Tuesday, January 5, 2010

2009 Griddie Awards

Griddie Award Statuette
Welcome to the 2009 Griddies, named after my late great uncle Griddie, who bore a passing resemblance to the Crossword Man mascot. Winners will receive a bitmap representation of the little guy on receipt of a stamped addressed email.

I've been collecting Crucimetrics for the New York Times crosswords for just over a year now, and it seemed time to run the results and find out just what the extremes were in gridding for 2009. I've picked out three metrics to assess grids on:
  1. the longest average answer length: this usually corresponds to the puzzle(s) with the fewest answers, which is the case this year - this award is nicknamed the Longo Award after Frank Longo, the all-time leader in this category
  2. the highest Scrabble point average - this award is nicknamed the XYZPDQ Award (from the mnemonic for "eXamine Your Zipper Pretty Damn Quick") - illustrative of the sort of answer you get in grids winning this award
  3. the lowest number of blocks (black squares) - I've nicknamed this one the Persil Award, after the British laundry detergent brand which has the slogan "whiter than white"
Before proceeding to the results, I should qualify them by saying that I only looked at grids in the New York Times last year and then only at 15x15 grids; also, these awards are really just for themeless puzzles, as extremes in grid construction are impossible if you have additional constraints like the need to incorporate specific answers.

Finally, regular readers will know that I don't think grids that push the limits necessarily make for the most entertaining crosswords for the solver: tough constraints on the fill can result in duller or more hackneyed vocabulary for the clue answers. It's clear when I look back on my reports for the winning grids that I wasn't always aware that the crosswords overall were anything special.

Despite these reservations, I'd like to acknowledge the skill involved in creating exceptional grids such as those shown below. I know from personal experience just how much time and effort can be involved in stretching the art of crossword construction to the limit. It will be interesting to see the comments on this feature: if readers come up with good suggestions, I'll do my best to incorporate them in next year's awards.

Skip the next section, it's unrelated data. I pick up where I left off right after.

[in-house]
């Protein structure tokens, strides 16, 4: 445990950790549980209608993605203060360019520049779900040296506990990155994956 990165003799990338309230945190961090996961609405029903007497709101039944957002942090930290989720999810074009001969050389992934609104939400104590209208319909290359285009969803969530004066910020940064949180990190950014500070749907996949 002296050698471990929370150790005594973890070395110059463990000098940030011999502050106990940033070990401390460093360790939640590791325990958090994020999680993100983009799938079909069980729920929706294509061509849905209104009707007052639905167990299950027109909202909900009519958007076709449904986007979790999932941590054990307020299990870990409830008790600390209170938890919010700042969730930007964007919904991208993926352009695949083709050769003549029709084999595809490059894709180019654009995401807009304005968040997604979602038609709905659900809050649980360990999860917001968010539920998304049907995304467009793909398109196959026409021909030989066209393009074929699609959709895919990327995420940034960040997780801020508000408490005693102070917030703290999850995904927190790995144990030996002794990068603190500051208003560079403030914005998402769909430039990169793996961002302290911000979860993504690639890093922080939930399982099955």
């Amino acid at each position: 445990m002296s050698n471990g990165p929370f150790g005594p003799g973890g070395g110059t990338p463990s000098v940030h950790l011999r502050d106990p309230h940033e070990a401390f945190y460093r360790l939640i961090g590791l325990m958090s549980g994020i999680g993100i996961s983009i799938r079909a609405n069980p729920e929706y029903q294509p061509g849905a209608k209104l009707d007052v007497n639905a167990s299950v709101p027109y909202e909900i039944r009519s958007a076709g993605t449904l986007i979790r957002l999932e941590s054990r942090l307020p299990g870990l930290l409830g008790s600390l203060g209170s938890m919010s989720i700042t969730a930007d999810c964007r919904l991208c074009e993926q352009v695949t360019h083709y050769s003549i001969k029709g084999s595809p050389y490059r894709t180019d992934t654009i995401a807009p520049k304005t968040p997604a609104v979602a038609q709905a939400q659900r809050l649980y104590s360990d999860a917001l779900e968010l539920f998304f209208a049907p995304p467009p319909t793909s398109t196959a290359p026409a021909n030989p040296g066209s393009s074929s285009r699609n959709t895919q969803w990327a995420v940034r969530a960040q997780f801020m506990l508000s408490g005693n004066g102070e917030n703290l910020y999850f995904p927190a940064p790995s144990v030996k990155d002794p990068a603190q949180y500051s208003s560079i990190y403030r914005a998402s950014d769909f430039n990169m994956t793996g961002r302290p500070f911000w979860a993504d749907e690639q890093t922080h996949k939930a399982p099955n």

The Longo Award for the Longest Average Answer Length

... goes to ... Joe Krozel for the July 18, 2009 crossword AND Robert H. Wolfe for the October 31, 2009 crossword. Both have 58 answers and an average answer length of 6.55. Their grid patterns are also remarkably similar. If I had to choose, I'd say that the Joe Krozel grid has the edge for the slightly higher Scrabble count.

Joe Krozel
Compilers
Joe Krozel / Will Shortz
Grid
15x15 with 35 (15.6%) black squares
Answers
58 (average length 6.55)
Theme squares
0 (0.0%)
Scrabble points
271 (average 1.43)
Letters used
ABCDEFGHIJKLMNOPQRSTUVWXYZ


Robert H. Wolfe
Compilers
Robert H. Wolfe / Will Shortz
Grid
15x15 with 35 (15.6%) black squares
Answers
58 (average length 6.55)
Theme squares
0 (0.0%)
Scrabble points
248 (average 1.31)
Letters used
ABCDEFGHIJKLMNOPQRSTUVWXYZ

The XYZPDQ Award for the Highest Scrabble Point Average

... goes to ... Matt Ginsberg for the May 30, 2009 crossword. With an average 2.36 Scrabble points per letter, this grid wins the category by a country mile (the nearest contender had an average of exactly 2). No hard grapes that I got three answers wrong in this puzzle!

Matt Ginsberg
Compilers
Matt Ginsberg / Will Shortz
Grid
15x15 with 35 (15.6%) black squares
Answers
72 (average length 5.28)
Theme squares
0 (0.0%)
Scrabble points
448 (average 2.36)
Letters used
ABCDEFGHIJKLMNOPQRSTUVWXYZ

The Persil Award for the Lowest Number of Blocks

... goes to ... Joe Krozel for both the September 4, 2009 crossword AND the March 28, 2009 crossword. Both have just 19 blocks (black squares) and I think the September 4 (topmost) grid is just the winner on the basis of Scrabble count.

Joe Krozel
Compilers
Joe Krozel / Will Shortz
Grid
15x15 with 19 (8.4%) black squares
Answers
64 (average length 6.44)
Theme squares
0 (0.0%)
Scrabble points
281 (average 1.36)
Letters used
ABCDEFGHIJKLMNOPQRSTUVWXYZ


Joe Krozel
Compilers
Joe Krozel / Will Shortz
Grid
15x15 with 19 (8.4%) black squares
Answers
64 (average length 6.44)
Theme squares
0 (0.0%)
Scrabble points
265 (average 1.29)
Letters used
ABCDEFGHIJKLMNOPQRSTUVWXYZ

1 comment:

Anonymous said...

Great idea, X-man!